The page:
Now airing exclusively on Disney +, Grammy Award-winning artist Billie Eilish Happier than ever: a love letter to Los Angeles is a cinematic concert experience in which she performs every song from her brand new album, Happier than ever, on stage at the legendary Hollywood Bowl.
The special is directed by Oscar winner Robert Rodriguez and Patrick Osborne, who designed and produced the animated elements of the film that take viewers on a dreamlike journey through the most iconic settings of Eilish’s hometown, Los Angeles. It is produced by Interscope Films and Darkroom Productions, in association with Nexus Studios and Aron Levine Productions, with Kerry Asmussen as director of live concerts and Pablo Berron as director of photography.
Osborne is perhaps best known for his 2014 Oscar-winning short, Feast, which he followed with the innovative Emmy-winning and Oscar-nominated virtual reality short, pearl, in 2017. The longtime Disney host put all his experience and skills to work on this special, which from start to finish took just three months to produce. “I’ve worked with Nexus Studios over the last year on various projects,” he told AWN, “and they talked to Disney + and Interscope about the possibility of making this movie together for a few days. only before he was introduced to me to possibly work. That was about 13 weeks ago. So whatever was going to happen had to happen quickly. “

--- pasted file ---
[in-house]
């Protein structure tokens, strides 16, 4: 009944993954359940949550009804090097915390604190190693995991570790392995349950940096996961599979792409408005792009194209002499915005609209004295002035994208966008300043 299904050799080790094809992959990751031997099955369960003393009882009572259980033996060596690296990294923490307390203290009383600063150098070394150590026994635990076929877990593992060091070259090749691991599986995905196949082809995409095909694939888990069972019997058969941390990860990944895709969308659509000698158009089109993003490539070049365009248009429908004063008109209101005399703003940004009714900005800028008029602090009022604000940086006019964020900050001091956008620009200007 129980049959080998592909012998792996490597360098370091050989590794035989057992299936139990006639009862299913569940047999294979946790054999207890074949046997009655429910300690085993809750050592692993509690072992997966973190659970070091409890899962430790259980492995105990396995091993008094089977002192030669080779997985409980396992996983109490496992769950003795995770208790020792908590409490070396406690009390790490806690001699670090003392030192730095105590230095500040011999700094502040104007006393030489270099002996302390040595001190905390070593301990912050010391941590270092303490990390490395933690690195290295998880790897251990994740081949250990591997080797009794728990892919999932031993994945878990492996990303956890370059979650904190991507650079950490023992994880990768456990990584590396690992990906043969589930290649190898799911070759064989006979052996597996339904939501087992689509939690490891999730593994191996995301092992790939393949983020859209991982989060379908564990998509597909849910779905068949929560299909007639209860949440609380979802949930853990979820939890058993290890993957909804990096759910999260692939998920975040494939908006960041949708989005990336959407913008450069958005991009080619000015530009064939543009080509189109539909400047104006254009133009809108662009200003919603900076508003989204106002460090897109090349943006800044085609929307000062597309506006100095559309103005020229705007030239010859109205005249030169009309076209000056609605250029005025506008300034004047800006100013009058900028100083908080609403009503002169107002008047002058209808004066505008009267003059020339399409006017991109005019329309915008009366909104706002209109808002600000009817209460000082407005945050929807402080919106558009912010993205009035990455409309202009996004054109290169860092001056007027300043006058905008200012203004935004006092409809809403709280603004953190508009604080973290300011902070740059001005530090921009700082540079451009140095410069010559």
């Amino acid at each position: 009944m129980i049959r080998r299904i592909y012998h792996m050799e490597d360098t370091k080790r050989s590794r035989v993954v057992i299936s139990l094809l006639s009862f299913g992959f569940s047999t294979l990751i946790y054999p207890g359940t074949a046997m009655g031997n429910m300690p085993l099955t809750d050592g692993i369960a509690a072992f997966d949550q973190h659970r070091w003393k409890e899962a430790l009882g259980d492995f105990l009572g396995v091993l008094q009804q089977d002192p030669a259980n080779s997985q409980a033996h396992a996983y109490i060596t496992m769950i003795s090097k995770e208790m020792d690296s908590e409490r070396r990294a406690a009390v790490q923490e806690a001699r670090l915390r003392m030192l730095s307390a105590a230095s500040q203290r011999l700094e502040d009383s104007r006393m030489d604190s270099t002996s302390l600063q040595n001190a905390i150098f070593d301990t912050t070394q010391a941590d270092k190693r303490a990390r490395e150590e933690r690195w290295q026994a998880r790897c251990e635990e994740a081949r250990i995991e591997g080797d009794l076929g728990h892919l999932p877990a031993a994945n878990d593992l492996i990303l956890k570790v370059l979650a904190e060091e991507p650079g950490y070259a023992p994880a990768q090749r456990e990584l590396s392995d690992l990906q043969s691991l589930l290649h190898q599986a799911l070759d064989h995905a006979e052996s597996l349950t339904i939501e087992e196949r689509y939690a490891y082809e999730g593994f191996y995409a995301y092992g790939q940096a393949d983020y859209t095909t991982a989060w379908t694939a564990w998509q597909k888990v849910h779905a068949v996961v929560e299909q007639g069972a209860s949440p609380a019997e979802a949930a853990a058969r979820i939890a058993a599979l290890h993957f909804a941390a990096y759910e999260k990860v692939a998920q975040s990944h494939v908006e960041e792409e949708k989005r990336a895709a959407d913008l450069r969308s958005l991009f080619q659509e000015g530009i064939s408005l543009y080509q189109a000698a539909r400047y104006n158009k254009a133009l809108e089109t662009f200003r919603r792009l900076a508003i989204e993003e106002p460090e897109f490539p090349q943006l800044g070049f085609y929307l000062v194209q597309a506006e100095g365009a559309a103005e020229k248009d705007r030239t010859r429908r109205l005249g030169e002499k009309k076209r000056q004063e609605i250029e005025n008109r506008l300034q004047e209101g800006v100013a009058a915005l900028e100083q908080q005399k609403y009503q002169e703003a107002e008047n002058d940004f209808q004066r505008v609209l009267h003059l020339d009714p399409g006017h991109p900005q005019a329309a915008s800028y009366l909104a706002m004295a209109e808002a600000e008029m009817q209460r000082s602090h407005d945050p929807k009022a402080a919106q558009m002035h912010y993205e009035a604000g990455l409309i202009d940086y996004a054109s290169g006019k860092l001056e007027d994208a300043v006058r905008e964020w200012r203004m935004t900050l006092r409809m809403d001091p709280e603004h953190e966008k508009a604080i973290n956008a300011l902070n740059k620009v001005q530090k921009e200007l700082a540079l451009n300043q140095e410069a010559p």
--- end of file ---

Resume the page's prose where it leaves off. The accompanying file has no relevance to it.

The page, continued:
“Billie had this idea to make an animated character of herself that would go with her new look,” he continues. “At the time, she was not yet blonde. She was about to initiate the change of mood that was part of her album release plan. She told me she loved this’ 80s look, referring to all kinds of things including Richard Williams and Ralph Bakshi. Obviously, we have a tight schedule which is going to make it very difficult to achieve rotoscope style animations. But the plan was to come up with a cool, dark story of a trip through vintage LA, inspired by Williams and Bakshi, people like that, and see what we could create that was exciting. It was a Monday. We talked about it more on Tuesday; I told Robert about it on Wednesday, and we left. Things happened so fast.
In trying to incorporate Eilish’s ideas into something “neat and cool” that would fit into the album, Osborne and Rodriguez had to develop something that would fit the concept of the Hollywood Bowl concert with the LA Philharmonic. “The Hollywood Bowl is a super vintage and awesome place,” says Osborne. “How do you integrate the mood of the animation into the lighting design and plan what the bowl program would be?” Because the animation was meant to be pieces placed between songs, what could we do with it? The project ended with a 100% collaboration between me, Robert, Billie, Kerry and Pablo, the director of live-action and DP concerts, trying to figure out how to make the special feel like a solid piece with a little story, although the story is mostly in the album.
“With Interscope and Disney behind, we knew the timing was the trickiest part,” he continues. “Would we be able to try some cool stuff in the allotted time?” It was also clear that whatever our schedule we couldn’t fail to capture the iconic way Billie moves and looks on screen.